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The notion of producing a hybrid sports car in the 1960s was, at its core, quite simple. While British manufacturers retained the edge in styling, road holding and superb braking, American firms held a distinct horsepower advantage. This “best of both worlds” concept was, of course, nothing new. Post-war Allards, Cunninghams, and Nash-Healeys used the same basic premise. Carroll Shelby, however, considered chassis’ from Austin-Healey, Jensen and Bristol before settling on AC, after hearing that the builders of the stylish and sturdy Ace had lost their engine supplier when Bristol ceased production.
Attractive, lightweight and proven, the AC Ace could, by Shelby’s thinking, be turned into a successful production racer by replacing its aging six-cylinder engine with a powerful, deep-breathing V-8. In September 1961, Shelby wrote Charles Hurlock, of AC Cars, to propose a hybrid car using the AC sports car body and chassis. “I’m interested,” wrote Hurlock, “if a suitable V-8 could be found.” Shelby moved quickly when Editor Ray Brock, of Hot Rod magazine, told him of Ford’s new, lightweight small-block V-8. Soon after, Shelby had an early 221-cubic inch example installed in a stock AC Ace. In fact, the V-8 weighed just slightly more than the six-cylinder Bristol.
Ford engineer Dave Evans then offered Shelby an even better solution. A high-performance 260-cubic inch small-block V-8 was already in production for Ford’s Falcon, and two engines would be on the way to him soon. They were immediately sent by airfreight overseas, and on February 1, 1962, Carroll Shelby flew to England to test drive the new Shelby “Cobra.” The rest, as they say, is history.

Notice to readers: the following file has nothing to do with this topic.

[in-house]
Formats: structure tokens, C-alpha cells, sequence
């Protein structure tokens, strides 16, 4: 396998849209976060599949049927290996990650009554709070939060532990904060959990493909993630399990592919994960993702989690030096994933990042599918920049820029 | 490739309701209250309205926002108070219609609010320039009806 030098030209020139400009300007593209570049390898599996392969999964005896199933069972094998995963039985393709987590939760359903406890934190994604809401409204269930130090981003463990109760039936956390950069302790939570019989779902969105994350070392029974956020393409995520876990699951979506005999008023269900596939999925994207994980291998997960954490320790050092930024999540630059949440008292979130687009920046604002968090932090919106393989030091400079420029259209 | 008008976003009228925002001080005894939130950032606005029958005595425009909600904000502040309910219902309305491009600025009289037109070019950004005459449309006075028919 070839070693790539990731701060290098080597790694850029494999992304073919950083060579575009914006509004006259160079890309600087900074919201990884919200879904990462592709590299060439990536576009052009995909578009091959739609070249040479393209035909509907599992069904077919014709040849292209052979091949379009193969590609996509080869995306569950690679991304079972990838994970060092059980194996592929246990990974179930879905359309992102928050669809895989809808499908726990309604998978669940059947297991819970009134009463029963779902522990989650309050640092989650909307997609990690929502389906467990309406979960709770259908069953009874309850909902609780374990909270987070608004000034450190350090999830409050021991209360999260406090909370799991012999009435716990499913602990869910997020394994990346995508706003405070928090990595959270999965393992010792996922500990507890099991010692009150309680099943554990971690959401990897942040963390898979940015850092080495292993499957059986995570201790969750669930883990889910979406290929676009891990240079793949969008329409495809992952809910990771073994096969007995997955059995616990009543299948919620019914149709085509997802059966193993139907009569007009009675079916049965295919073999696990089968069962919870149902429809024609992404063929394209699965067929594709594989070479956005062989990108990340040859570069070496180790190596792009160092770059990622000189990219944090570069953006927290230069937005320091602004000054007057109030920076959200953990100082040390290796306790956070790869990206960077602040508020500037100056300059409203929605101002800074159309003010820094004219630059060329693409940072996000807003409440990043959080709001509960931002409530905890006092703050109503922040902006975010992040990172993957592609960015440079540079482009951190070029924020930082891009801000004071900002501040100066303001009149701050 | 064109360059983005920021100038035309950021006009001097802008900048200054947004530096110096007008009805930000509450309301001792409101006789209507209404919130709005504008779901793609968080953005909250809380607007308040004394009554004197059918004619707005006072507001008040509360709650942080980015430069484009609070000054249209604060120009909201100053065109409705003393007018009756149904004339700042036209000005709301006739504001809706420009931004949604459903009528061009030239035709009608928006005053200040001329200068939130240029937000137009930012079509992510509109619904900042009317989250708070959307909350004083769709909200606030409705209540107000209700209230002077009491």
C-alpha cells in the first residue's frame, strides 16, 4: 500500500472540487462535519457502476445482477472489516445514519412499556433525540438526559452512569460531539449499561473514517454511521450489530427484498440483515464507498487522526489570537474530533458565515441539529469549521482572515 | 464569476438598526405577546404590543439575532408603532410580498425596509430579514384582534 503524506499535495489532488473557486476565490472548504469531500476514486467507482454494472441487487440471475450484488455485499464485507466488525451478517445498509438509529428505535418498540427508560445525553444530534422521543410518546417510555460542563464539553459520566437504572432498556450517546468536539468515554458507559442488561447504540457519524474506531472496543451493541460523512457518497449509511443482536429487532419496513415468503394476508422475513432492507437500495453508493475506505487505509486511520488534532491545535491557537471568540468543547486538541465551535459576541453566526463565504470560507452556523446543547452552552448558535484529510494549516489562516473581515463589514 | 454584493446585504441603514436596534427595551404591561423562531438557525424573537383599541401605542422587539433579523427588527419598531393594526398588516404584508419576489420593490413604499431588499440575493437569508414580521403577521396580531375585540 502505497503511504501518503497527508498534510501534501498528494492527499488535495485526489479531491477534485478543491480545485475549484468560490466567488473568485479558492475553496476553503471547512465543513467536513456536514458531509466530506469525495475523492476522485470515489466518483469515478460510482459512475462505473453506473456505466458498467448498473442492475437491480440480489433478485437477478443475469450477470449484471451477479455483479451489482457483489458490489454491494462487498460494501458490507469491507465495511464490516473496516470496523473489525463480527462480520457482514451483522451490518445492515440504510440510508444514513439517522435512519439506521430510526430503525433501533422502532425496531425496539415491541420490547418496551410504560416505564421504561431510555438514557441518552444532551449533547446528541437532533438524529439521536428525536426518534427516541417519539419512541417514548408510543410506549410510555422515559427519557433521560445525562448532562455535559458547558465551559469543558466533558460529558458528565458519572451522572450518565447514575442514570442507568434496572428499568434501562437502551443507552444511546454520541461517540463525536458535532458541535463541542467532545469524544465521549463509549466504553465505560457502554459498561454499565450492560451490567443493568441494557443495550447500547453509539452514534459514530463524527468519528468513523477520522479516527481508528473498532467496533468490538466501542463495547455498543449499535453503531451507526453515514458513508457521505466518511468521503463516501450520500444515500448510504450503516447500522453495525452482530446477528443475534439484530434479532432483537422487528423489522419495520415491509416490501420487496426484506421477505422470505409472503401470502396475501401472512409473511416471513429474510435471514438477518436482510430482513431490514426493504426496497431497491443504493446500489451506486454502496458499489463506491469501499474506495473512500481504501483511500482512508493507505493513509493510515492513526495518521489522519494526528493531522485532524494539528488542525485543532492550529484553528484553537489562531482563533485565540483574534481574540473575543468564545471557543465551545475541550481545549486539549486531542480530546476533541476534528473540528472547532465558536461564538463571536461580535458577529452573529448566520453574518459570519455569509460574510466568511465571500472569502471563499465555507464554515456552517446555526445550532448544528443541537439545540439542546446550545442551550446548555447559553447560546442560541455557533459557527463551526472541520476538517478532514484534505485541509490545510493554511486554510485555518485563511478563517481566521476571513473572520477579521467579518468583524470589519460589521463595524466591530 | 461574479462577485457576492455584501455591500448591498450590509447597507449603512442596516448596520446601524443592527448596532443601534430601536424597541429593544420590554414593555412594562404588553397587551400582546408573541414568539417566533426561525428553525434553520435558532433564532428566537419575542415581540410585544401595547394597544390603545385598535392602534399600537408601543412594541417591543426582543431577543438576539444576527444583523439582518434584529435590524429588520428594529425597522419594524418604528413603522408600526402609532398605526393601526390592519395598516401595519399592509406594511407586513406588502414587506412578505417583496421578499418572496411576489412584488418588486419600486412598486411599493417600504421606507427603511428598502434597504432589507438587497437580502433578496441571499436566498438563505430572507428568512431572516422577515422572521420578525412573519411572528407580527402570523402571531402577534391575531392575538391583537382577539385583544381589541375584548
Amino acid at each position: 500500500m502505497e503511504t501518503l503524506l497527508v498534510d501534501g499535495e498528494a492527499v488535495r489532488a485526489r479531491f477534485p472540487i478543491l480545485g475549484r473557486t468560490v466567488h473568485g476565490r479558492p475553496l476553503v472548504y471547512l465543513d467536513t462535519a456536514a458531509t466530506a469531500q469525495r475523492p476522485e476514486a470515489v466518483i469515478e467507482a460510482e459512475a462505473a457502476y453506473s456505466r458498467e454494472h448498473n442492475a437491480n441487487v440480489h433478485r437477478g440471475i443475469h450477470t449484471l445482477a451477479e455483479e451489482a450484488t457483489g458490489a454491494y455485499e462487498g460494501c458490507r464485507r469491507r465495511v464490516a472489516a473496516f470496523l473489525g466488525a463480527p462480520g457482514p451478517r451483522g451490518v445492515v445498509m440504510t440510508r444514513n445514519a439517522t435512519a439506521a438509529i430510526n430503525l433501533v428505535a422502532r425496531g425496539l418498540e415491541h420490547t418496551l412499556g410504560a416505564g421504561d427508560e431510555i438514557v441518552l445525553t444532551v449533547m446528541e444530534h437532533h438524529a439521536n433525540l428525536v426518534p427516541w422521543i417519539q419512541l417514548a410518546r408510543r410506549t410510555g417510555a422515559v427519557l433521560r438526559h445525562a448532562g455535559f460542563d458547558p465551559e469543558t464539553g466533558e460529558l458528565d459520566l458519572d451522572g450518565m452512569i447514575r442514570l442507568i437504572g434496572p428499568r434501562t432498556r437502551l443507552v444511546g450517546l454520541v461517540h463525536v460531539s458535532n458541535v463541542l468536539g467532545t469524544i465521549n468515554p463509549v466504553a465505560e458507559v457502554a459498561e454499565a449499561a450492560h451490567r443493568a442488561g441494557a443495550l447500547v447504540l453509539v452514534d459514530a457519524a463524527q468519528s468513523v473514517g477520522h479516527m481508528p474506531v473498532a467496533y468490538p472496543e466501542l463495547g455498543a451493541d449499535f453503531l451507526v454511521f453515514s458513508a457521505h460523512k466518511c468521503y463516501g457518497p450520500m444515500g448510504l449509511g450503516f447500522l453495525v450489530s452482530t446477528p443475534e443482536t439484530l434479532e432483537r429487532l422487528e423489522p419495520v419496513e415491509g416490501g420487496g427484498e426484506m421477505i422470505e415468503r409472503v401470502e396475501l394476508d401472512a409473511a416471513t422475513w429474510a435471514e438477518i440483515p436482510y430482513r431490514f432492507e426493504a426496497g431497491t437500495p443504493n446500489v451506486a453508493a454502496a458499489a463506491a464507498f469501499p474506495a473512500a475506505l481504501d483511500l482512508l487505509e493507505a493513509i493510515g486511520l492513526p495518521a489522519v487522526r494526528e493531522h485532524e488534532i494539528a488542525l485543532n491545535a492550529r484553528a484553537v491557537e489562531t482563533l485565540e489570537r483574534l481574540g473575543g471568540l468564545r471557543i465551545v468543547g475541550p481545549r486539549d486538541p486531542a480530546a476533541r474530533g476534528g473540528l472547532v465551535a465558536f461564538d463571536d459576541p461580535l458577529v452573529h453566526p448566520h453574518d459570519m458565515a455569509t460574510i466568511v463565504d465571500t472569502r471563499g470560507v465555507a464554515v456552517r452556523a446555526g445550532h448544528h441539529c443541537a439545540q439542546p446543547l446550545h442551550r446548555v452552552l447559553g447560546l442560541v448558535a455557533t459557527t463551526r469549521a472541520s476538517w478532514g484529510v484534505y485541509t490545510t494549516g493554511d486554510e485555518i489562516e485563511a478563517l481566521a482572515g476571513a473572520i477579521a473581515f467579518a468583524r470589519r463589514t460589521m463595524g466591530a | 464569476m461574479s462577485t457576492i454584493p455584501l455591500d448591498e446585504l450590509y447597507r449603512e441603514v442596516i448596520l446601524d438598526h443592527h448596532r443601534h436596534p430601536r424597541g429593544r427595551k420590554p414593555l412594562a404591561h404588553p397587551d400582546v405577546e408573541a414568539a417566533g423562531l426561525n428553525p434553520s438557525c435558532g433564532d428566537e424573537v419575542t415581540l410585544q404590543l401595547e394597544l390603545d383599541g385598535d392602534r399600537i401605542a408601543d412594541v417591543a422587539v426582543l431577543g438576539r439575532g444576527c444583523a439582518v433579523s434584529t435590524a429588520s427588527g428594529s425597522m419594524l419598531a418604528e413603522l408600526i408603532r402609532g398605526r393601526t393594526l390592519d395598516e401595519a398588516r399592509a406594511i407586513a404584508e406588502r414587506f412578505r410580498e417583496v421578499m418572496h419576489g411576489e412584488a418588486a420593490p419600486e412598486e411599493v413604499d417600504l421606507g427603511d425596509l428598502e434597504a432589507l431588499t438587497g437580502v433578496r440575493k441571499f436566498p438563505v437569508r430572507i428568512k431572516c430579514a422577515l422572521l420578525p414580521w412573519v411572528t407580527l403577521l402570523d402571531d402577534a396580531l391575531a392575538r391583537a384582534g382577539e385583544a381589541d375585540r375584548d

According to the World Registry of Cobras & GT40s; the 1964 Shelby Cobra 289, CSX2561, was originally billed to Shelby American on August 25, 1964 and was shipped to Los Angeles aboard the SS Alblasserdyk. It was initially used as a demonstrator at Shelby American and was then invoiced to Hayward Ford Motors, of Hayward, California on January 27, 1965. At the time it was originally painted white with a red interior, just as it is currently presented here today. The Registry also states that CSX2561 came with an uncommon C-4 automatic transmission and was sold at a “Factory Demonstrator” price of $5,250.
The first owner of 2561 was Edwin Ovilice, of Oakland, California. By the early 1970s, the car was owned by Jim McCarthy, also from Oakland. The Cobra was later offered by Norm Sinai of Hayward in late 1980. A gentleman named Mr. Cole from California bought the car and then sold it circa 1982 to Donald Mansker of Houston, Texas. Jim Yancey of Paris, Texas next bought 2561in 1983. By this time the car had been fit with a chrome rollbar and had blue interior (both have since been removed and returned to original specifications). The Cobra was next seen being advertised for sale in spring of 1990, then later in 1992 was offered by an auction house. In 1993, the car reappeared in the classifieds and was sold later in the year to Guy C. Eavers from Staunton, Virginia. It is last mentioned in the aforementioned Shelby Registry as being for sale in the December 1996 duPont Registry as completely and immaculately restored with an unwrecked aluminum body, 38,950 miles and the rollbar removed and the interior color returned to its proper red leather.
This example is a standout among its peers. The factory C-4 automatic transmission is quite rare, records indicate that less than 20 examples were sold in this configuration. Ford Mustang floor-shift mechanisms were utilized, as seen in this car. Finished in white with red leather upholstery and red carpet, CSX2561 rides on chromed wire wheels and is shod with Goodyear Integrity tires. It is also equipped with factory accessories that include a soft-top, a spare wire wheel, front grille guard and rear bumper, chrome air cleaner, aluminum Cobra valve covers, adjustable wind-wings, tinted sun visors, competition seat belts, chrome exhaust pipe tips and an outside rearview mirror. Most impressively, this Cobra leaves you with many favorable driving impressions. It is quick, comfortable, tight, and drives very well - all one wants in such a high-performance machine.
The overall fit and finish of the body, paint, upholstery and engine bay is outstanding, with nothing overlooked. There are no blemishes of note on the paint, and the interior is stunning with its black dash and Stewart Warner gauges. Outstandingly presented, CSX2561 is certainly worthy of serious inclusion in the collection of discerning aficionados of post-war American muscle.